1,200 new homes for St Albans could create new orbital road
PUBLISHED: 20:00 11 September 2009 | UPDATED: 14:24 06 May 2010
THE first major road scheme in St Albans for many years could result from more than a thousand homes being built in the Green Belt. Fears are mounting that the scheme for between 1,000 and 1,200 new homes on land in the south west of St Albans behind the
THE first major road scheme in St Albans for many years could result from more than a thousand homes being built in the Green Belt.
Fears are mounting that the scheme for between 1,000 and 1,200 new homes on land in the south west of St Albans behind the Verulam Estate could get the nod as the district council consults on its core strategy for the new Local Development Framework - its planning blueprint for the next 20 years.
The housing scheme would then finance a new western orbital route running from the A4147 Hemel Hempstead Road, south of the Verulam Estate, to the former M10, now the A414.
It is the combination of the two factors which is worrying residents because not only would the additional housing double the size of the Verulam Estate but they fear it would lead to even greater traffic pressure on Bluehouse Hill.
The proposals were put forward in an options document in 2007 but even though most residents said they did not want it, the development has reappeared in the core strategy consultation.
A spokesperson for Verulam Residents Association said the housing scheme appeared to be intrinsically linked to the construction of a bypass.
She warned that a new strategic route from the former M10 would funnel traffic out at to the top of Bluehouse Hill where traffic would be continually backed up because nothing could be done to widen that road.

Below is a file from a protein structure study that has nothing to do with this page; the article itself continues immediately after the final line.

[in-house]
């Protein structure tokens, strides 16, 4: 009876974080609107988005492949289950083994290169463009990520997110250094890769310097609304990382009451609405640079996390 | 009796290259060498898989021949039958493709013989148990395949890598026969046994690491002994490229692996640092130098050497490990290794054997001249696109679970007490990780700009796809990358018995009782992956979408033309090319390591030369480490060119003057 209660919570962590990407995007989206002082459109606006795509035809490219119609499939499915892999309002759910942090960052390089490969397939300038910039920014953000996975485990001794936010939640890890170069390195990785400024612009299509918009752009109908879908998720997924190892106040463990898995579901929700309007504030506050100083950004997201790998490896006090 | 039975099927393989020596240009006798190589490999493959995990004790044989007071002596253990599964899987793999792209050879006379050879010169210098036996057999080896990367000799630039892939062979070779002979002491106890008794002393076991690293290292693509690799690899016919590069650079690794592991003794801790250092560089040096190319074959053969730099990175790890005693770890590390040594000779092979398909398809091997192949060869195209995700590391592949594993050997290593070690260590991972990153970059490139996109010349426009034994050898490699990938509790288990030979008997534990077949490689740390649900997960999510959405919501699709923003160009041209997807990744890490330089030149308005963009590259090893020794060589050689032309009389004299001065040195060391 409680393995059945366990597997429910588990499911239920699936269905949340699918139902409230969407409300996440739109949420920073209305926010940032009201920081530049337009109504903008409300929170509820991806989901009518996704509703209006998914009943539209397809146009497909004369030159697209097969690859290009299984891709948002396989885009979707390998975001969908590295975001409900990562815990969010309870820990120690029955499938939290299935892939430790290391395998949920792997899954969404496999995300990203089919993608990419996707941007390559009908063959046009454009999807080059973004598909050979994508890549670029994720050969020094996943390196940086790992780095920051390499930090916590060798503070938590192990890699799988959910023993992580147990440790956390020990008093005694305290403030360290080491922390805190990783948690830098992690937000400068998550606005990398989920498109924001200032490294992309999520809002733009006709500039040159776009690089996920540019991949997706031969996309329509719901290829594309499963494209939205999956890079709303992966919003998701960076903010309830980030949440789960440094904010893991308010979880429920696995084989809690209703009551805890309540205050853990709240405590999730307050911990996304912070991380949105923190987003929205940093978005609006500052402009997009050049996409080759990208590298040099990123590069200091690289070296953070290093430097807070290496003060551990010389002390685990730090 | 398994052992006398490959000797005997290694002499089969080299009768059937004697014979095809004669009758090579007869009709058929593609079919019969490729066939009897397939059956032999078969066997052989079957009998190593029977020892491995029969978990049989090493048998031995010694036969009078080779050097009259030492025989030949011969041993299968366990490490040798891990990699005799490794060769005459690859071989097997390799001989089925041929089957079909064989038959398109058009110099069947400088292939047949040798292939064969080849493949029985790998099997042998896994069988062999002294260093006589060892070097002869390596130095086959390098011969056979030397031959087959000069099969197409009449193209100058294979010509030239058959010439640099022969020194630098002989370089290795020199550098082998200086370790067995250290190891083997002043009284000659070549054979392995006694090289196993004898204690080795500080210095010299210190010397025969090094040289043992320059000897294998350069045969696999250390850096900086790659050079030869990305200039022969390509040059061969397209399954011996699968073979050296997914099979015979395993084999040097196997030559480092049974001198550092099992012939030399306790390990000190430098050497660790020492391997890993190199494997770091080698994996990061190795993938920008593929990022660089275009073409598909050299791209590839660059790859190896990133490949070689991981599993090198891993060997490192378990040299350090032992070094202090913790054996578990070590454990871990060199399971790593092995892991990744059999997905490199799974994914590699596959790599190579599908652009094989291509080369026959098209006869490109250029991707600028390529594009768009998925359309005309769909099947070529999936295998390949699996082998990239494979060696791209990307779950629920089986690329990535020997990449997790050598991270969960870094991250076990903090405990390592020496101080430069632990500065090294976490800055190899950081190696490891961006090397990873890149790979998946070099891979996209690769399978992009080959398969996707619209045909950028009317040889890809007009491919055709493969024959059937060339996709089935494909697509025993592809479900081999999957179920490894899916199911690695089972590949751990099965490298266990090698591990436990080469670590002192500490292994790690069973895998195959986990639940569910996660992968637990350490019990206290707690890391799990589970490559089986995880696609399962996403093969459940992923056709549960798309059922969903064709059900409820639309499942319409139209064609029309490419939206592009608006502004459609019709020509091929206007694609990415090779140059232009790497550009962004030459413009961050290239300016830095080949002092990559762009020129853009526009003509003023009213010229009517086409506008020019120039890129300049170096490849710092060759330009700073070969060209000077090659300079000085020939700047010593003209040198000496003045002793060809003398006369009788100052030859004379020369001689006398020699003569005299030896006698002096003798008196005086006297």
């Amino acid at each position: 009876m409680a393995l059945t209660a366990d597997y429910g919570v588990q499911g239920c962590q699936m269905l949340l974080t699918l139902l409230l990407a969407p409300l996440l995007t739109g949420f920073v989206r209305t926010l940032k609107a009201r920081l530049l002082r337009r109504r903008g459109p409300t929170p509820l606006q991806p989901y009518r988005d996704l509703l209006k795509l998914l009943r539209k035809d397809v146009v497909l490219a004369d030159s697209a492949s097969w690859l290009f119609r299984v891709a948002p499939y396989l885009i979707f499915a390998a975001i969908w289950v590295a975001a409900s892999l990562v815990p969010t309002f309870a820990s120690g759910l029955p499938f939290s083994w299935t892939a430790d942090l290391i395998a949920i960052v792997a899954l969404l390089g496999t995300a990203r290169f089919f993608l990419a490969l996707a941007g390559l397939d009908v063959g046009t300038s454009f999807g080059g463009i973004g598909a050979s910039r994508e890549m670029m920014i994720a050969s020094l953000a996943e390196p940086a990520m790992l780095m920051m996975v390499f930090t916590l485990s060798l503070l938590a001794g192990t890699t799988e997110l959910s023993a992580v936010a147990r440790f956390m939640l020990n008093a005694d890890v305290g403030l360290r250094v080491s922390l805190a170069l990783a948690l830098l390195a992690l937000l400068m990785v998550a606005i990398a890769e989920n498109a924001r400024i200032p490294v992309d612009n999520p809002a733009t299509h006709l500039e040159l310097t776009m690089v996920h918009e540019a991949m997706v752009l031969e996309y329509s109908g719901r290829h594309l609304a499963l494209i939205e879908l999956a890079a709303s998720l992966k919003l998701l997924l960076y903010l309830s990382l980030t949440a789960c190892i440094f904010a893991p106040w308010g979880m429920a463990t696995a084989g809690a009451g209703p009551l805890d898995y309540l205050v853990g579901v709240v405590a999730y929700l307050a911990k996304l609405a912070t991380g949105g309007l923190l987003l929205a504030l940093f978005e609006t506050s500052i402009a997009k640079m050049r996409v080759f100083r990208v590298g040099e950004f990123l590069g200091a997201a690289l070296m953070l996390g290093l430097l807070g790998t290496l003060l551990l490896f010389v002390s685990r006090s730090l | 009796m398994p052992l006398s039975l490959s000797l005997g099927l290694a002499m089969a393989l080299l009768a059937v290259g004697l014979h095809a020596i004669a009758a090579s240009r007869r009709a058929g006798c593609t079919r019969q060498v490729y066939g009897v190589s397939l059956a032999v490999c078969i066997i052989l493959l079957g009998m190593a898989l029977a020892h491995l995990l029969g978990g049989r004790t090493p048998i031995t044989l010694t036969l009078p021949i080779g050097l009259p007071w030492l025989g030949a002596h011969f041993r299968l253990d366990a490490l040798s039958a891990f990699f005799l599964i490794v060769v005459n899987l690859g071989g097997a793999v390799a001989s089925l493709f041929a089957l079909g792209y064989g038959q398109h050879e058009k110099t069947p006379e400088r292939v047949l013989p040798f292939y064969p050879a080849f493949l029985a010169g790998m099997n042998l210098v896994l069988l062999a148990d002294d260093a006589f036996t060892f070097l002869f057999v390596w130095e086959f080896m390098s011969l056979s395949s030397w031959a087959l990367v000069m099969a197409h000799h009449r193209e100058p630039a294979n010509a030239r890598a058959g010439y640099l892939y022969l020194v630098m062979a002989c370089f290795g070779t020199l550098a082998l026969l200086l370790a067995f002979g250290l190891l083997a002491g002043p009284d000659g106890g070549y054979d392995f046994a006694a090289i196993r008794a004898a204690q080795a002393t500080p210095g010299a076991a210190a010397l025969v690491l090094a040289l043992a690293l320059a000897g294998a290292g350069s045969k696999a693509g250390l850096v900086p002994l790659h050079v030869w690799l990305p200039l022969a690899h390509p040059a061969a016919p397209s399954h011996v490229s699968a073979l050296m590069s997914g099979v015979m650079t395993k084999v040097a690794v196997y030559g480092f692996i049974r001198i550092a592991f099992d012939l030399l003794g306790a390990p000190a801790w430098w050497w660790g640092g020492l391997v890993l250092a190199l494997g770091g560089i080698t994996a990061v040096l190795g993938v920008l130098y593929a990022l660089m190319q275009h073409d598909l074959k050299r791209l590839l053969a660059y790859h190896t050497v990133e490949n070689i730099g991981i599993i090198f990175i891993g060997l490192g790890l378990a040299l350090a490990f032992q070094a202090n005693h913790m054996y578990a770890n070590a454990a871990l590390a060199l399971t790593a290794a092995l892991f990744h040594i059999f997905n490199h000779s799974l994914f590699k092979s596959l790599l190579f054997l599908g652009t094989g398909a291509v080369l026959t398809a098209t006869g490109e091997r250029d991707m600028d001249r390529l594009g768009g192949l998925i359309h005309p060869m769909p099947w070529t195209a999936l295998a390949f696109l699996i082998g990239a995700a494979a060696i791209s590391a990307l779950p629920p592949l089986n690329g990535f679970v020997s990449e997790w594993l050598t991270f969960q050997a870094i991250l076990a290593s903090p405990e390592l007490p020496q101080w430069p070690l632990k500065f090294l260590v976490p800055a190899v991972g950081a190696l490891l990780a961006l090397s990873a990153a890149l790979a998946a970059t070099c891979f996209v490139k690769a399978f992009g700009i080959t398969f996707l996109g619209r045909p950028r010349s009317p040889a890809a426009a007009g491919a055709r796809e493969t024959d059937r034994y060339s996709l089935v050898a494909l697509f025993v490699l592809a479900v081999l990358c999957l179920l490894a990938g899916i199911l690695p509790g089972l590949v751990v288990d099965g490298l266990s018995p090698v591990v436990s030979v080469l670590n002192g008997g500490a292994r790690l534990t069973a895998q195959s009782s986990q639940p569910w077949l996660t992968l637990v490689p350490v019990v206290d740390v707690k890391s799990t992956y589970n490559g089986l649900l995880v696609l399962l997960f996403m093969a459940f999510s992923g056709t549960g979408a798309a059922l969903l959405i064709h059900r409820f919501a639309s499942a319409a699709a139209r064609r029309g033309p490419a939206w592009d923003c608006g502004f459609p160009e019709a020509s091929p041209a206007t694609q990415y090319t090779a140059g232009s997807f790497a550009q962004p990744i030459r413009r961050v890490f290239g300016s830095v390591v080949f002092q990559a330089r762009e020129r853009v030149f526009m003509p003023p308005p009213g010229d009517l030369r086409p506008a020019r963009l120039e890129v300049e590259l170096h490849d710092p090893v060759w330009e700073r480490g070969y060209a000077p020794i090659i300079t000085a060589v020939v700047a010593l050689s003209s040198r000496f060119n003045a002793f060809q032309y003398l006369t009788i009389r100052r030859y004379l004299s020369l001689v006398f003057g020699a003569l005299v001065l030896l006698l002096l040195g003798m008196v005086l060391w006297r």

She said: "There would be a quicker route to Bluehouse Hill but it is not going to solve any real problems. The rest of the route will be on old roads."
The residents association, which is urging all householders to object to the proposal, say there are numerous reasons why the land - currently occupied by a tenant farmer - should not be developed.
It would encroach on to the Green Belt, threaten archaeological remains, destroy open space and the construction of a new bypass would have a severe environmental impact.
The prospect of such a development and orbital road is also of concern to St Albans Civic Society - although chairman Peter Trevelyan said there might be an argument for the road even if it was not necessary for it to be on the scale the document was suggesting.
He accepted that the council had to look at Green Belt sites if it was to meet house-building targets set for the East of England Region but felt it should come clean about the amount of Green Belt land which might have to released in the future.
Cllr Chris Brazier, the council's planning portfolio holder, said that it was vital that the council was seen to consult on sites such as the south west of St Albans so they could prove that people did not want them developed.
He went on: "Send me a clear signal that you don't want it and I will take it out of the area of search but I need to be able to say to the inspector that I have asked you and you have said no.
"This is our consultation document, not council policy and not a government document. We are consulting you and if you say clearly that you don't want it, we will alter the Plan.